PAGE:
I watched Sumie García’s Relato familiar / Familiar Story (2017) and Marko Grba Singh‘s Stars of Gaomeigu (2017) [no poster available for the latter] on Festival Scope as part of the selection from Visions du Réel 2017 – the films (all are shorts or mid-lengthers) are free to view until 14th May. It’s worth checking the public (as opposed to professional) Festival Scope site fairly regularly as they have different collections available throughout each month (related to recent film festivals).

Watched in March

A quiet month for me, cinematically speaking. In the end I didn’t watch any of the FICUNAM films I mentioned last month – Sol negro (only 45 minutes long, so mid-length rather than a feature) was part of a collection of films from FICCI (Cartagena International Film Festival). Festival Scope currently has a selection of (free to view) documentaries from Cinéma du réel (available until 16th April). UPDATE (June 2017): Sol negro has been added to the Doc Alliance platform.

The only other thing I watched was a mini documentary series, Czech Film Avant-Garde (Libor Nemeškal, 2017) – subtitled and uploaded to YouTube by its writer/director. The individual episodes are each around 10 minutes.

If you subscribe to Mubi in the UK, I recommend Silence (Pat Collins, 2012). It was one of the first films that I reviewed for Eye for Film: ‘In the absence of a ‘proper’ narrative, Silence is difficult to define – like silence itself, it exists in the interstices, in this case between fiction and documentary, as a film about the search for an absence that is shaped by incontrovertible presence. But the film is well worth the effort of tuning into its wavelength.’

Reprint: Arrebato / Rapture (Iván Zulueta, 1980)

I’ve recently had cause to consider Iván Zulueta’s underground classic on two occasions – someone emailed me to ask whether I had any information on the availability of the film (this is the subtitled version I directed them towards), and I happened to spot that it will be screening in Manchester at ¡Viva! Spanish and Latin American Festival in April as part of their focus on films from the Transition. These two things led me to read over what I’d written about Arrebato on the old blog – it was one of my favourites of the films I wrote about there – and as a result I thought that I’d briefly suspend my break from blogging in order to revisit it here within my Reprint series.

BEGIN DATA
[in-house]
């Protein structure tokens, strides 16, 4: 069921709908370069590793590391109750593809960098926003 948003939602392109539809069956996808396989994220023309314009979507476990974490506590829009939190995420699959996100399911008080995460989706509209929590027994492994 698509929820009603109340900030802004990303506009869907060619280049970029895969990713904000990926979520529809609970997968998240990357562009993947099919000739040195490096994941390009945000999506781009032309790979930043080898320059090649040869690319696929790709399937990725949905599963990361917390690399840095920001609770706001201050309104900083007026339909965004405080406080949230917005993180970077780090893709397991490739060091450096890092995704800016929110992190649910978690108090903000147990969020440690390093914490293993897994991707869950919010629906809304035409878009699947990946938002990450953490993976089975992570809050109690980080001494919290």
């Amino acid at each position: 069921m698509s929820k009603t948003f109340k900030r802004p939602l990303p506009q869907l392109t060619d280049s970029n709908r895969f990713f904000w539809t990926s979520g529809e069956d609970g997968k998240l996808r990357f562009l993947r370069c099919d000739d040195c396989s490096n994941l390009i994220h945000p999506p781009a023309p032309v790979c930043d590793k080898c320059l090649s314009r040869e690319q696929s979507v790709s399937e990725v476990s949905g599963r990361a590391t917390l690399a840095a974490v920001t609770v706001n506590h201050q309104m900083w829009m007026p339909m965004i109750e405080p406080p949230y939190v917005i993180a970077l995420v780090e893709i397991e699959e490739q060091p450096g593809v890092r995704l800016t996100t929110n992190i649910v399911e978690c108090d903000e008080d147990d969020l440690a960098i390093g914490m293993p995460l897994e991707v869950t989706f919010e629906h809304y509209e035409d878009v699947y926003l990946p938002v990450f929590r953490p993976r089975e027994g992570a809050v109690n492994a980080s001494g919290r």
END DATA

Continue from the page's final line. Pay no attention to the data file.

The original post (my 200th on the old blog) was written in December 2014 as my contribution to Shadowplay‘s annual event – The Late Show: Late Movie Blogathon – which focuses on films from the twilight of people’s careers. What follows below is a revised version of that piece.

Iván Zulueta’s career as a filmmaker was short – he made only two feature films – but if he is little-known outside of Spain, his influence is nonetheless far-reaching within subsequent generations of Spanish filmmakers. He had spent time in London and New York during the 1960s and 70s, and was strongly influenced by both the Carnaby Street vibe and psychedelia of the former and the underground filmmaking (specifically Warhol) and grubby aesthetic of the latter. His first feature – Un, dos, tres, al escondite inglés (1970) – was a pop musical about a group of music fans attempting to boycott a song contest (one that sounds similar to Eurovision), and is often described as taking inspiration from Richard Lester’s films with The Beatles. He made a multitude of abstract and experimental Super 8 films during the 1960s and 70s: a large proportion of them were either confiscated or lost, but several can be found online (they are all dialogue free – Frank Stein (1972), Masaje (1972), Aquarium (1975), En la ciudad (1976-77), A Malgam A (1976), and Leo es pardo (1976)). From the 1970s onwards he was also a film poster designer for a range of Spanish directors including José Luis Borau (his mentor), Manuel Gutiérrez Aragon, Luis Buñuel (Zulueta’s poster for Viridiana (1961) – a film the Franco regime declared didn’t exist – can be seen on the wall of José’s apartment in Arrebato) and Pedro Almodóvar (including one of my favourites, Entre tinieblas / Dark Habits), and also for the San Sebastián Film Festival (Zulueta’s father had been the Festival Director between 1957 and 1960). Zulueta made two further shorts – some ten years after Arrebato – but when he died in 2009 (at the age of 66), he had spent years in the wilderness in thrall to heroin addiction and a self-imposed exile in San Sebastián (his home city).
Given the emphasis placed on his visual focus by those interviewed in tribute programmes made after his death (almost everyone describes him as incredibly knowledgeable about all aspects of art and design, but someone who never read books), it is perhaps appropriate that my first experience of watching Arrebato was a copy with no subtitles and murky sound (one of El País‘s collection of DVDs): I clung to the images like a life raft.
To summarise the plot: In the present (Madrid in the late 1970s), film director José Sirgado (Eusebio Poncela) returns home to find that his actress ex-girlfriend Ana (Cecilia Roth) – a heroin addict like himself – has returned to his apartment after several weeks of absence. In between arguing with Ana and sliding into a drugged oblivion, José starts listening to a recording – and eventually watching a film – sent by an old acquaintance, Pedro (Will More), a younger man who is obsessed with shooting film. A lot of the film plays out in flashback as the recording causes José to remember his first strange encounter with Pedro, and also their second meeting a year ago (when Ana was also present). In the last section of the film, José goes to Pedro’s apartment to try to solve the mystery contained within the recording and accompanying film.